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A minor in the custody of the Alaska Office of Children’s Services (OCS) was brought to a hospital for mental health treatment. A hospital social worker then petitioned the superior court to have the minor involuntarily hospitalized at a psychiatric facility for a mental health evaluation. The court held a brief ex parte telephonic inquiry at which it took the social worker’s sworn testimony. The court concluded that the minor was a danger to herself and granted the petition. Under the statute governing involuntary commitments, the court was required to hold an evidentiary hearing within 72 hours if the psychiatric facility intended to continue providing treatment beyond that time. Before any hearing, however, OCS informed the court that it consented to the minor’s 30-day commitment for treatment; it contended that its consent made the 30-day commitment “voluntary” and, under the statute governing parental admissions, no hearing was required. The court eventually held an evidentiary hearing nearly 30 days after the minor’s initial hospitalization for evaluation. The court decided that the standards for a 30-day commitment were met because there was clear and convincing evidence that the minor had a mental illness, that she posed a risk of harm to herself, and that there were no less restrictive means of treatment available. The court also concluded that OCS had the statutory authority to admit a child in its care under the parental admissions statute. The first 30 days of the minor’s commitment were therefore considered voluntary, and her continued hospitalization would be considered under the involuntary commitment framework only after those 30 days expired. The court further determined that, because the 30-day limit under the parental admission statute was separate from the 30-day limit before a jury trial was required under the involuntary commitment statute, the minor could be held for an additional 30 days — 60 days total — before there was any need for a trial. The minor appealed, arguing the superior court violated her due process rights by not allowing her to be heard at the initial inquiry, when the petitioner testified under oath, and by treating her initial 30-day commitment as voluntary. The Alaska Supreme Court concluded the minor’s hospitalization for evaluation complied with due process; a hearing was not required at the ex parte review stage, and a judge’s decision to hold a brief inquiry with the petitioner did not give the respondent a right to be heard. But the Supreme Court further concluded that it was error to treat the initial 30-day commitment as voluntary, because OCS was not a parent or guardian statutorily authorized to use the voluntary parental admission framework. Because the 30-day commitment should have been considered involuntary, any further hospitalization could not be ordered absent a full hearing or jury trial. The Supreme Court therefore reversed the superior court order characterizing the first 30-day commitment as voluntary and authorizing an additional 30 days of commitment. View "In the Matter of the Hospitalization of April S." on Justia Law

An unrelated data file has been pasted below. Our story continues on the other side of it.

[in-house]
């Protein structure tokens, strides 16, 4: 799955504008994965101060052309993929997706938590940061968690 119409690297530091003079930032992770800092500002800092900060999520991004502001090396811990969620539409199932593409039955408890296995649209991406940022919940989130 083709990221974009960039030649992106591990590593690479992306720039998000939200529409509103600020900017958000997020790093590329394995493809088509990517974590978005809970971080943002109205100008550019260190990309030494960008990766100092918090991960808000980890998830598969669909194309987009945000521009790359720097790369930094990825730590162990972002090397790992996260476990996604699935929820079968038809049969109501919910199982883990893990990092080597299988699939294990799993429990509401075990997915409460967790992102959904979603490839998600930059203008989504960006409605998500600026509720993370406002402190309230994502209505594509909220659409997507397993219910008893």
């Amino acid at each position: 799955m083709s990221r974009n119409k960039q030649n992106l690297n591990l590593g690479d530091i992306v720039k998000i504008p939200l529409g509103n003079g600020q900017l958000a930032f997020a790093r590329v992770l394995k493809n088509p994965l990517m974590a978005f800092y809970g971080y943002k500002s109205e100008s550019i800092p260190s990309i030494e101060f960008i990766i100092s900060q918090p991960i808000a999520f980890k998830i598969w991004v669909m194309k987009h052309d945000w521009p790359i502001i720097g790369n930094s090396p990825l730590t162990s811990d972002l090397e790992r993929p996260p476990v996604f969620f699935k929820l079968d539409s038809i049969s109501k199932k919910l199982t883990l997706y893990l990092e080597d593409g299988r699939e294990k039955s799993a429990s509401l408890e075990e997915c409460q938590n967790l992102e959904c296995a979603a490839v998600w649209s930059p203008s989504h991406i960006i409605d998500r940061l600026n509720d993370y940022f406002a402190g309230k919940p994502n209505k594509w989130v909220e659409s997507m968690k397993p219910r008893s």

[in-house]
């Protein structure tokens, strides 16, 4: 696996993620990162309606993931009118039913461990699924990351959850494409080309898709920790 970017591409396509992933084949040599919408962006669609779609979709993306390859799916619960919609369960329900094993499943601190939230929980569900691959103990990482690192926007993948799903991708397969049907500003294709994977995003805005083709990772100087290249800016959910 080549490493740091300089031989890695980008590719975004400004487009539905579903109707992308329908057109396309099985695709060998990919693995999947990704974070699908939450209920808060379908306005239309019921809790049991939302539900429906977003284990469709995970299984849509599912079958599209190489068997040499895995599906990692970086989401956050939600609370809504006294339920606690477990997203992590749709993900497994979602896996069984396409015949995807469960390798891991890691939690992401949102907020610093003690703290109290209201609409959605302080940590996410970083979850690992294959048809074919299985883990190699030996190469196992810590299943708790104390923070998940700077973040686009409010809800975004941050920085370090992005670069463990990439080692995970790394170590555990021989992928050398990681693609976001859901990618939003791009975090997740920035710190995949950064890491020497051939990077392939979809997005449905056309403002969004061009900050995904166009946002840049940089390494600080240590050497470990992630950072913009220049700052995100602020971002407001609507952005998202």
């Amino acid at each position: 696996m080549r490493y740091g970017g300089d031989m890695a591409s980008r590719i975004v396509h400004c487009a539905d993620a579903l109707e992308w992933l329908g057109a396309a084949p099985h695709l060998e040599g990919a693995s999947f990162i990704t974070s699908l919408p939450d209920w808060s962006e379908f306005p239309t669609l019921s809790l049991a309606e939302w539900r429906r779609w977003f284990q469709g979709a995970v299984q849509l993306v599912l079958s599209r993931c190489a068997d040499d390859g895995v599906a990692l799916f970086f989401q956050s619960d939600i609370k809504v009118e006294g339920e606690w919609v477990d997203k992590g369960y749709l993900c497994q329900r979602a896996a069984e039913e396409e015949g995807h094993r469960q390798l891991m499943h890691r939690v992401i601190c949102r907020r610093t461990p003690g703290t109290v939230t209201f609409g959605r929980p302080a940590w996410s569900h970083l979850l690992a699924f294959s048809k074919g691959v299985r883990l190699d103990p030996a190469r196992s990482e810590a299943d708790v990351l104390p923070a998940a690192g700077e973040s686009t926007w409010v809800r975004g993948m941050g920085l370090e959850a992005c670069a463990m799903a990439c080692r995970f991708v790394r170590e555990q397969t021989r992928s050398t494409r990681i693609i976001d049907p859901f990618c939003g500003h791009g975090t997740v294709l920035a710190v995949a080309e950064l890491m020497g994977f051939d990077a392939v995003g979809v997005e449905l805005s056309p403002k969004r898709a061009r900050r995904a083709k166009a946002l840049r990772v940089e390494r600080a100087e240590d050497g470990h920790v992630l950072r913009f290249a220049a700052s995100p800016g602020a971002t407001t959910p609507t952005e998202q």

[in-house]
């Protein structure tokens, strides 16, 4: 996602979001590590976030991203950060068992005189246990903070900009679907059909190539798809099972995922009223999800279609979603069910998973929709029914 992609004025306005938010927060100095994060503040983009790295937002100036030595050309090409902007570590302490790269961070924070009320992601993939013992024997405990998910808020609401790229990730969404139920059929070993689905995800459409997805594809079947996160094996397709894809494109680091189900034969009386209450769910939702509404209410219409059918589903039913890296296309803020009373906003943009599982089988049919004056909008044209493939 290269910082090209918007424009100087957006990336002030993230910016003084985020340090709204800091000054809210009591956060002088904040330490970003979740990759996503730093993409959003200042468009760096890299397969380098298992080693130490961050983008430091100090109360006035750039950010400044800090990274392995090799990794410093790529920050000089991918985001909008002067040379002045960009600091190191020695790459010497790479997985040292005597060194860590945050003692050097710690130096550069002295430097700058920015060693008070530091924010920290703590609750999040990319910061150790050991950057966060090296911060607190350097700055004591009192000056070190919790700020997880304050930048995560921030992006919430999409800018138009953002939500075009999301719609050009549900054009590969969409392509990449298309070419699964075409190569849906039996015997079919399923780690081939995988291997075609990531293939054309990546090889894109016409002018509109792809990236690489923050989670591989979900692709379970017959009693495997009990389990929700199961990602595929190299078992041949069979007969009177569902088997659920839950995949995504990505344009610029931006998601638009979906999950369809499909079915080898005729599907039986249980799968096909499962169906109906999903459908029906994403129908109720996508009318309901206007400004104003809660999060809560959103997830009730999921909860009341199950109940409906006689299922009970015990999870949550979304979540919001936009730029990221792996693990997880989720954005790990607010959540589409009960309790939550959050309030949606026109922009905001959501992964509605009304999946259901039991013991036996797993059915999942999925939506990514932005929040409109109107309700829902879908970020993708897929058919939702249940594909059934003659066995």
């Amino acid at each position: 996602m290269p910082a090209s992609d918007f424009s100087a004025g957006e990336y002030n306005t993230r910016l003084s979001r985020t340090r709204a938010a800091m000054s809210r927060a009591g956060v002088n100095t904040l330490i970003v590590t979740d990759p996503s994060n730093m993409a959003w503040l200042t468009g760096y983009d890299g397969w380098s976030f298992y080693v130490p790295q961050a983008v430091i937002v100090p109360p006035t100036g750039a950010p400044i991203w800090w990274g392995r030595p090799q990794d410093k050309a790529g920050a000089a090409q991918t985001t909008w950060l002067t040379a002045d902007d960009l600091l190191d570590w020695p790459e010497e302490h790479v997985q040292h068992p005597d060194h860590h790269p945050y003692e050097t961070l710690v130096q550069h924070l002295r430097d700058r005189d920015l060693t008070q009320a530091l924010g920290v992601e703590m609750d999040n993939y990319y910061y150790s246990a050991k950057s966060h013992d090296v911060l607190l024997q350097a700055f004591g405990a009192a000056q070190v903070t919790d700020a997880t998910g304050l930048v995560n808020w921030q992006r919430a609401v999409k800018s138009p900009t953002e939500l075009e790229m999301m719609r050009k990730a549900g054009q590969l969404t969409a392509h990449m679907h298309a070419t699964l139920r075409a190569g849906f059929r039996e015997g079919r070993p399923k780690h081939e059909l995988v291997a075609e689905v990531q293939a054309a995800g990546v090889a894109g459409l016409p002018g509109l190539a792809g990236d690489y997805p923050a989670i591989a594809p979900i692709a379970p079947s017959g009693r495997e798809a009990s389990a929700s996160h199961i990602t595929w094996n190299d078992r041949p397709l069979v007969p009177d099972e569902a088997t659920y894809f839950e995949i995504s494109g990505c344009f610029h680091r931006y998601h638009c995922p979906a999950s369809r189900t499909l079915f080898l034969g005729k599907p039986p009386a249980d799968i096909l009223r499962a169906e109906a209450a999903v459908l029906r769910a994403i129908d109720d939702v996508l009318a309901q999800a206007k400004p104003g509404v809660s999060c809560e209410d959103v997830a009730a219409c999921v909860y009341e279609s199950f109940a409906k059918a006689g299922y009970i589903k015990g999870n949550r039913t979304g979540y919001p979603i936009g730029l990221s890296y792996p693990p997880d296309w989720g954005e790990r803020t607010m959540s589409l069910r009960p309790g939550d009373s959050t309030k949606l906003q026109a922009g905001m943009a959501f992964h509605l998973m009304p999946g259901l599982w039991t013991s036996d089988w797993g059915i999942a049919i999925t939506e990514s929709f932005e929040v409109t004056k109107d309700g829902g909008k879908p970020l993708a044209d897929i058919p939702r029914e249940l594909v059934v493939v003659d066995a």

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The superior court terminated a mother’s parental rights to her daughter after a termination trial. The mother appealed, and the Alaska Supreme Court concluded that on the facts of this case, the mother preserved her evidentiary appeal point. The Court rejected the Office of Children’s Services’s (OCS) assertion that the mother waived her evidentiary objection by not repeatedly raising it to every question asked during the relevant testimony. The Court also concluded that, because the superior court did not explain its evidentiary ruling at any point during the relevant testimony or in its termination decision, it could not determine: (1) whether the court allowed some or all of the hearsay testimony for limited purposes; (2) how the court used the hearsay evidence to reach its findings; or (3) whether the court erred or abused its discretion by allowing and relying on the hearsay testimony. The case was therefore remanded to the superior court for a full explanation of its evidentiary ruling, how the ruling related to the hearsay testimony, and how the hearsay testimony related to the trial court’s findings. View "M.B. (Mother) v. Alaska, DHSS, OCS" on Justia Law